The Freddie Mac Multifamily Apartment Investment Market Index (AIMI) rose by 5.1% in the second quarter. This was the second consecutive quarterly increase of AIMI nationwide and in all 25 markets.
On a year-over-year basis, the index saw a decrease nationwide and in 23 markets. However, the year-over-year drop of -2.6% was significantly smaller than that of the prior quarter.
“This quarter’s results show that AIMI is rebounding,” said Sara Hoffmann, director of multifamily research at Freddie Mac. “The index experienced a sharp annual decline in each of the prior four quarters, but a pullback in property prices and moderating mortgage rates are helping AIMI regain its footing. Over the past quarter, the index increased due to the confluence of net operating income (NOI) growth, property price depreciation, and lower mortgage rates relative to recent trends.”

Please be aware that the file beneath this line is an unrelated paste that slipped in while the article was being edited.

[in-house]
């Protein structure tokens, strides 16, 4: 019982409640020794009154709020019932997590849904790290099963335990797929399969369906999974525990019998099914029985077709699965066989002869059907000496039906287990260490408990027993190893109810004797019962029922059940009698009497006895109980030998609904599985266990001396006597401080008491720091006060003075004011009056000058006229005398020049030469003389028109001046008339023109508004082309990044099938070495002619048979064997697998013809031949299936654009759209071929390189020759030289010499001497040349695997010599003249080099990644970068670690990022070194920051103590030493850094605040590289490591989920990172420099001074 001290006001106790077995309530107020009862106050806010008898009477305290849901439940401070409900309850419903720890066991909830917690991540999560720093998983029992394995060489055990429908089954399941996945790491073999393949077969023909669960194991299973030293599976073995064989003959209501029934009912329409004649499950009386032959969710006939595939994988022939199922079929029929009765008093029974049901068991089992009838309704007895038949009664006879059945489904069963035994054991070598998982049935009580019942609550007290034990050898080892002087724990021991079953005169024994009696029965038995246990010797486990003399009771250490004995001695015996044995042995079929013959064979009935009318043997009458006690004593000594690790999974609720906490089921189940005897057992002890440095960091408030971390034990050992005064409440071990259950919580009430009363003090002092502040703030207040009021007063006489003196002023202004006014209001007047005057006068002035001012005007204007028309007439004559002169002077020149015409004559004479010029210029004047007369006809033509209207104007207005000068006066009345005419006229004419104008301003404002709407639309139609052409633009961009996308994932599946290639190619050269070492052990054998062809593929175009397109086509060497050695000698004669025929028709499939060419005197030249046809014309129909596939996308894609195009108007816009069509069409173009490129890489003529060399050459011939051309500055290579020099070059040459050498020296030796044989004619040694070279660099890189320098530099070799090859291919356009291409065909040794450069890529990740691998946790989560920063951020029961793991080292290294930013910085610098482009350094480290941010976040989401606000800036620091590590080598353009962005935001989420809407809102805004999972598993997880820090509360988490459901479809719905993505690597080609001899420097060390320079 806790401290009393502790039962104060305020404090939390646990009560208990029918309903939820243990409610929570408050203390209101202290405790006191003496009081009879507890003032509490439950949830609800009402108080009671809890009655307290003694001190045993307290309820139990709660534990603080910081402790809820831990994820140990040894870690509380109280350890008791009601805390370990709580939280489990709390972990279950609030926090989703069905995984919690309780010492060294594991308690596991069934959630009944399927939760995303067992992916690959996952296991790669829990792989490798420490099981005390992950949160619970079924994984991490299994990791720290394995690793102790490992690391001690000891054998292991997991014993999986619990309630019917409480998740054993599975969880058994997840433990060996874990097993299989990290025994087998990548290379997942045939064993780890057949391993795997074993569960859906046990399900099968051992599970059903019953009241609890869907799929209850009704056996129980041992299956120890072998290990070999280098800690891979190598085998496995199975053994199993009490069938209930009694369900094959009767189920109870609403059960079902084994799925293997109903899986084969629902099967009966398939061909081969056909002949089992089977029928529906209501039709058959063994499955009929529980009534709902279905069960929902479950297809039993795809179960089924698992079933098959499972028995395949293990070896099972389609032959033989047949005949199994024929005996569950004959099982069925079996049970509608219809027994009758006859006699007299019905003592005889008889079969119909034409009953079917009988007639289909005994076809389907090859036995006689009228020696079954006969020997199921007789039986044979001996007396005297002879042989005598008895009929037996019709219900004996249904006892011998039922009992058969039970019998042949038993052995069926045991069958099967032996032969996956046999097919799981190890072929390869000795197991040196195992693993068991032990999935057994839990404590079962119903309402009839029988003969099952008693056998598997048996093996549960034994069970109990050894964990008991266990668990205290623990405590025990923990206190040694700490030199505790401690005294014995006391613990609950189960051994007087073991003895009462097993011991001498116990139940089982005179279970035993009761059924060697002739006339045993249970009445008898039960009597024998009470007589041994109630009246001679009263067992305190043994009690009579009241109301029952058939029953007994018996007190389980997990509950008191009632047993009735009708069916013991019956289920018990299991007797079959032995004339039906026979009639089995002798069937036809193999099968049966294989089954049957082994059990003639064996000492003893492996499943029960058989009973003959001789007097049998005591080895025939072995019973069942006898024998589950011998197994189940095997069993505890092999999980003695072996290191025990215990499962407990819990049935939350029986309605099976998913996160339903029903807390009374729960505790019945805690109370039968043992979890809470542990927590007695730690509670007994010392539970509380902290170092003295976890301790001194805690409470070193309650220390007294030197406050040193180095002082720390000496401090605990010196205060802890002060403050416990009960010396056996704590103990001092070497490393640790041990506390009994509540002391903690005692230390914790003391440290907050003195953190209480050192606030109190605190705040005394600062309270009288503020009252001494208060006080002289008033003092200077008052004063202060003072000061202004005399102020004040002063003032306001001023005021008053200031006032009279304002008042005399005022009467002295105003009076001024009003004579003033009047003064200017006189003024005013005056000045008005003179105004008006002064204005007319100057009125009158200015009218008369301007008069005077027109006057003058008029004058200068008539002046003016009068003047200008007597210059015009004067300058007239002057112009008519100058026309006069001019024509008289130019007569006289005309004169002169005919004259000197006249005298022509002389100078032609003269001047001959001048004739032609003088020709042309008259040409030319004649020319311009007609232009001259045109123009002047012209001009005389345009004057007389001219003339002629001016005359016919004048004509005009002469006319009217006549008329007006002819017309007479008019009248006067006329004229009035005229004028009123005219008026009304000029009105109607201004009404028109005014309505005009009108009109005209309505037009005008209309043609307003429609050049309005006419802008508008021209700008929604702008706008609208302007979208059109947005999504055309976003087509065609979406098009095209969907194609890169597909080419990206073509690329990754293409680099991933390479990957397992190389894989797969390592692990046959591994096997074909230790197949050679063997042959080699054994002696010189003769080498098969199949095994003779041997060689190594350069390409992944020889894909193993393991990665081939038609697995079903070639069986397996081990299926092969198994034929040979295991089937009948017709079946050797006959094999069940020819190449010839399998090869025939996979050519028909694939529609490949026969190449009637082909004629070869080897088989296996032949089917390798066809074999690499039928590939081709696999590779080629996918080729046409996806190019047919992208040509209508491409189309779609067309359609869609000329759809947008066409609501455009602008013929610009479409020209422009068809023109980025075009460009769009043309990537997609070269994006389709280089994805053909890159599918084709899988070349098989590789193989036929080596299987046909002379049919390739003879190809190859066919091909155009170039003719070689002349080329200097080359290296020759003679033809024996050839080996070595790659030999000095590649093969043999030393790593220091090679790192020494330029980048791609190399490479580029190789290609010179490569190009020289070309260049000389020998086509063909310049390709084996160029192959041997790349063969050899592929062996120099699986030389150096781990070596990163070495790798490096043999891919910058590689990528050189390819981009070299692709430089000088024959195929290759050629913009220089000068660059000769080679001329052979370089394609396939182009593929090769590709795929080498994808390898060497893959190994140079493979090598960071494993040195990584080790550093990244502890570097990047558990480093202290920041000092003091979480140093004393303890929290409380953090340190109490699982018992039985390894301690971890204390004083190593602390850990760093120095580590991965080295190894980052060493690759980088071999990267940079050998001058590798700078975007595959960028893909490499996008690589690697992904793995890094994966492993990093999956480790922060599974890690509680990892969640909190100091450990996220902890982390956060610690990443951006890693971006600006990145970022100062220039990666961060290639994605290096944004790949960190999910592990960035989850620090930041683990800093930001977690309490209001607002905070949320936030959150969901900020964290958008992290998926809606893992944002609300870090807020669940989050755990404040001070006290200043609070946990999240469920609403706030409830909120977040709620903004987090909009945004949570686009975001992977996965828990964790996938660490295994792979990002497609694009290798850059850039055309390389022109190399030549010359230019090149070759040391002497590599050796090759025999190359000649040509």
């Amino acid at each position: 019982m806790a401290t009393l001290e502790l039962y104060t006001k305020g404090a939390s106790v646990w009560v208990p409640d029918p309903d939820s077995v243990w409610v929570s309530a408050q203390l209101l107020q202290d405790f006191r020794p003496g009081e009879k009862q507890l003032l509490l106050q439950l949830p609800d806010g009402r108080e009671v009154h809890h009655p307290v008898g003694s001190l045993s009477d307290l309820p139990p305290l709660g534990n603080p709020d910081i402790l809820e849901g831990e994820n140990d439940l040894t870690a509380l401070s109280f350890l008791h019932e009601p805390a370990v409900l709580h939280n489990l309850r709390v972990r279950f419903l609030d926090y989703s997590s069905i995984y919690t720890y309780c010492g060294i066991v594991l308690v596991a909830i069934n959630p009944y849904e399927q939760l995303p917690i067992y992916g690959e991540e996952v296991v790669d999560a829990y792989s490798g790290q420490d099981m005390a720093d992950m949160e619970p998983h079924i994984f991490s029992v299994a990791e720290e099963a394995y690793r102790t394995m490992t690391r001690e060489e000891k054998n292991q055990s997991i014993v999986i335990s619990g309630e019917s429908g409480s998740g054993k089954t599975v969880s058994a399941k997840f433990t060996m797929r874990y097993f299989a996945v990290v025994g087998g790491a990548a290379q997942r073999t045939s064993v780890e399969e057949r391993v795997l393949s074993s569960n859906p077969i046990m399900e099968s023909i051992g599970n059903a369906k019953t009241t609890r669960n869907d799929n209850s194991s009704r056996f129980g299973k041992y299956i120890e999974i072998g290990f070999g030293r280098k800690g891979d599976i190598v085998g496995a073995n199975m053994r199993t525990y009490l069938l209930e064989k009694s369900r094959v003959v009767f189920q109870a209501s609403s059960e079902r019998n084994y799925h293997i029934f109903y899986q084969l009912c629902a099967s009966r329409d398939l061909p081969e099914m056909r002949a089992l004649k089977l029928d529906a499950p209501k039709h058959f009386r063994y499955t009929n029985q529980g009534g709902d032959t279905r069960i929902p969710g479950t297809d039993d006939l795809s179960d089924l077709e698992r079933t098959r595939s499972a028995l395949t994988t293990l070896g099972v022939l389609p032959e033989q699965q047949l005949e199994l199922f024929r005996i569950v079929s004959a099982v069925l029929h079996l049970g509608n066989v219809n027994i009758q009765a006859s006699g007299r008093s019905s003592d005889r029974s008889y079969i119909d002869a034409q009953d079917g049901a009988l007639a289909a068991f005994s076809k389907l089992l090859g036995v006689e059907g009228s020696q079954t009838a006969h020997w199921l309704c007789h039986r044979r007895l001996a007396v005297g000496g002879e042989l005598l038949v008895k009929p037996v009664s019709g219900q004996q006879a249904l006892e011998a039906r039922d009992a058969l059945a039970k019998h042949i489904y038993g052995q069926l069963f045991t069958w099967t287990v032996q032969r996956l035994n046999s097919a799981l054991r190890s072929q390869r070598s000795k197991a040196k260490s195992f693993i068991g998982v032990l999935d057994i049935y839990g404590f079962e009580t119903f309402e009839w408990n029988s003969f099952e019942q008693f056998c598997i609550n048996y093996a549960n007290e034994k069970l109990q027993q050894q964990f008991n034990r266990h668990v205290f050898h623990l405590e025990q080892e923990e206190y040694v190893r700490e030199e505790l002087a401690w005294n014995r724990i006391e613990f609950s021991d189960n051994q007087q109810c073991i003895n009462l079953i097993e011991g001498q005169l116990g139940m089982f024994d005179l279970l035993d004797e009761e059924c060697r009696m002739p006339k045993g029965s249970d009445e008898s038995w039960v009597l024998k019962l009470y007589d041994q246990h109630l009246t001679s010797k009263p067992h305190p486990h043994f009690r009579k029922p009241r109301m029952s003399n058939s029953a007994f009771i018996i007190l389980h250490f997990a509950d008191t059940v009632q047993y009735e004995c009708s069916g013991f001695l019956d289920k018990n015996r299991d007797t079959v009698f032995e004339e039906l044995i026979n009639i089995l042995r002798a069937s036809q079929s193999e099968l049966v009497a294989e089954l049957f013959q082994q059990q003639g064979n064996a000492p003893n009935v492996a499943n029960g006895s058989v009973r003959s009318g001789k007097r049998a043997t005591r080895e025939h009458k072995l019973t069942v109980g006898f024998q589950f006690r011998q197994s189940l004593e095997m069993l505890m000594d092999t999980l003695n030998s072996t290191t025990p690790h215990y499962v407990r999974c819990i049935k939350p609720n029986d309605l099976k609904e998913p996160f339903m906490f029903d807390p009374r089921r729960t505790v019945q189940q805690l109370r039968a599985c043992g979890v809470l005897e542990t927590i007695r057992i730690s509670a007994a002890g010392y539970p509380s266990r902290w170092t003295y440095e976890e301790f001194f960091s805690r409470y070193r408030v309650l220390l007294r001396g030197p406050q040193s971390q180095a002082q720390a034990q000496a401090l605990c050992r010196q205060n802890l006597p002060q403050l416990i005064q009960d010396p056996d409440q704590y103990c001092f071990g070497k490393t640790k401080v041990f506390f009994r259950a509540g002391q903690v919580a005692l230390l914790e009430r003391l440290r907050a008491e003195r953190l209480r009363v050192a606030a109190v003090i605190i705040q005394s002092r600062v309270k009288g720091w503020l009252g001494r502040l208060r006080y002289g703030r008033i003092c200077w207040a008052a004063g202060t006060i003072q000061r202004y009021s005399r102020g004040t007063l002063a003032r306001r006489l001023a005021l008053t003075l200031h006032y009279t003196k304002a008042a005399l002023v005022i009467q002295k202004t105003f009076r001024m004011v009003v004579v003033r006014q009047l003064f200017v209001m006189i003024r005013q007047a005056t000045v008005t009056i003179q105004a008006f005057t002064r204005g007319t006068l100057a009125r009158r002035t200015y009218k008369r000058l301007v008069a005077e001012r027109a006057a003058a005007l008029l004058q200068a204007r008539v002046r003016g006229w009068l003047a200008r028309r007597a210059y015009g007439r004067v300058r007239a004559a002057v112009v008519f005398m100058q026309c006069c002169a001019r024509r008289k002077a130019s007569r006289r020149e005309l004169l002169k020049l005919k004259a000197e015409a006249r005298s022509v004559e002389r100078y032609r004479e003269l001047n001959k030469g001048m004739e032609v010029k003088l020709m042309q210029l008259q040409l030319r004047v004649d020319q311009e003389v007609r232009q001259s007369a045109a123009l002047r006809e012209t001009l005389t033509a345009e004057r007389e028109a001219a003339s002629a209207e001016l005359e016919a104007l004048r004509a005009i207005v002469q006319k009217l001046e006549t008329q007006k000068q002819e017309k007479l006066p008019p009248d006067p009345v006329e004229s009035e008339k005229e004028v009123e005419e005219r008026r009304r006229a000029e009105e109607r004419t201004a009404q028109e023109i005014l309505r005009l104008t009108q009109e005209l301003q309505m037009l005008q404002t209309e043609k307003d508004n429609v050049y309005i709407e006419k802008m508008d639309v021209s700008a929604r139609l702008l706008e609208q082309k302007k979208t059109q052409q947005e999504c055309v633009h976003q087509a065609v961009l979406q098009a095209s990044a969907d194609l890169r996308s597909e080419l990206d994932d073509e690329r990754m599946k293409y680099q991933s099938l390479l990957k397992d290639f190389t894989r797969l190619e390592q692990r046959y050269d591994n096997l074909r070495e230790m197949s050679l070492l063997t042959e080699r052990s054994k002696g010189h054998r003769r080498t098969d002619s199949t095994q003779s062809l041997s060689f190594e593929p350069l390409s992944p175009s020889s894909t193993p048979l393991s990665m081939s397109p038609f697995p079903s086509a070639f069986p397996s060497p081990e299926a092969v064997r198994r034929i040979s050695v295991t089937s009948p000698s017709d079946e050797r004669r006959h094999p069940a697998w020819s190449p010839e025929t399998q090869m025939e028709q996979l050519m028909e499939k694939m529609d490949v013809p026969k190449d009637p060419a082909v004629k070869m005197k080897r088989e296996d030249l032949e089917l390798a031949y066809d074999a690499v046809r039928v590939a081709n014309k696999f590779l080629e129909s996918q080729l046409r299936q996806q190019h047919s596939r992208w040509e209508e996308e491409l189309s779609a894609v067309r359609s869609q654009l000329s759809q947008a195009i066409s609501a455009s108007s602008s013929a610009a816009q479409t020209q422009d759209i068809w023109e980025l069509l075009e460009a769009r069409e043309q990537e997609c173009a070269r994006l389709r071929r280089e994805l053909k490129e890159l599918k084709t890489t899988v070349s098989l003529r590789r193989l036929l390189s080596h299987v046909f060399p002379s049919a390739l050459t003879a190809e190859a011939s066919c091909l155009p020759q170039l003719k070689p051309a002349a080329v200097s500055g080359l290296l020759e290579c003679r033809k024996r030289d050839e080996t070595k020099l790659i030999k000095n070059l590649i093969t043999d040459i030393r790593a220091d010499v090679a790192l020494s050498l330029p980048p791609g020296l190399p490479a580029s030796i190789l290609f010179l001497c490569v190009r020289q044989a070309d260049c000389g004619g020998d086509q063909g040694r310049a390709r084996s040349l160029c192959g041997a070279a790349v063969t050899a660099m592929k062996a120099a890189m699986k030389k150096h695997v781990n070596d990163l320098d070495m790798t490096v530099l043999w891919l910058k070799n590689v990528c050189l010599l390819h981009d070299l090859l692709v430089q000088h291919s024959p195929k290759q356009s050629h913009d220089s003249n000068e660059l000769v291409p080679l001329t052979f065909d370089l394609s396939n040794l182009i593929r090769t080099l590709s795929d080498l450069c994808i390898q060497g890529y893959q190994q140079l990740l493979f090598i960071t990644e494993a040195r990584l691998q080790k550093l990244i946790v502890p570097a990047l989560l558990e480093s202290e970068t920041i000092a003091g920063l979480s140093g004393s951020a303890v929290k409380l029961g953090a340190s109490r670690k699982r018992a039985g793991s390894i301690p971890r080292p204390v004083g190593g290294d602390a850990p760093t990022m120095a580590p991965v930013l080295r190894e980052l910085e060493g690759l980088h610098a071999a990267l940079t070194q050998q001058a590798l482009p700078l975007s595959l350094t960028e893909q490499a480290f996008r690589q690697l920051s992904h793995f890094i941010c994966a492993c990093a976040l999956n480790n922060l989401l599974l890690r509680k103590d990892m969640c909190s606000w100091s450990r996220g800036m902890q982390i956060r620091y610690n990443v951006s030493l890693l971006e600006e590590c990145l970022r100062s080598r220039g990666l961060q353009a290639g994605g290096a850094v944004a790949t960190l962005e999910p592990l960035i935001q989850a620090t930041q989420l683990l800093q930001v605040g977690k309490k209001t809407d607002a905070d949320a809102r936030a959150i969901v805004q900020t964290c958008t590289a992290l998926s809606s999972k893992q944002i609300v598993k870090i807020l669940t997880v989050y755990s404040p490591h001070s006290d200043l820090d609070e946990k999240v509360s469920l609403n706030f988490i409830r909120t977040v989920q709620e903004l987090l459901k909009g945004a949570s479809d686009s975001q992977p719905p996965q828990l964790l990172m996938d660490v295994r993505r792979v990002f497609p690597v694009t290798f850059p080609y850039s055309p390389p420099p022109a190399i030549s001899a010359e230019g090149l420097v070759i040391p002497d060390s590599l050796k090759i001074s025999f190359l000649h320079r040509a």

The AIMI combines multifamily rental income growth, property price growth, and mortgage rates to provide a single index measuring market investment conditions. An increase from one quarter to the next implies an increasingly favorable environment for investment opportunities, while a decline suggests attractive investment opportunities are becoming more difficult to find compared with the prior quarter.
According to Freddie Mac, the quarter’s national growth rate is the highest since the third quarter of 2019. Quarter over quarter, NOI was up in the nation and most markets, with no markets deeply negative. Phoenix was the lowest performer at -0.8%. Property prices also dropped in the nation and all but two markets—Miami and Nashville, Tennessee—which saw minimal growth of 0.1% and 0.5%, respectively. In addition, mortgage rates dropped by 20 basis points, the largest quarterly bump seen since the first quarter of 2020.
Year over year, NOI growth was mixed. It saw a national growth rate of 1.8% but a decline in nine markets. Property prices decreased for all markets, contracting nationally by 10.1%, the second annual decline since the second quarter of 2010. In addition, mortgage rates rose by 131 basis points, which is high for historical standards but lower than the prior quarter’s 246-basis-point annual increase.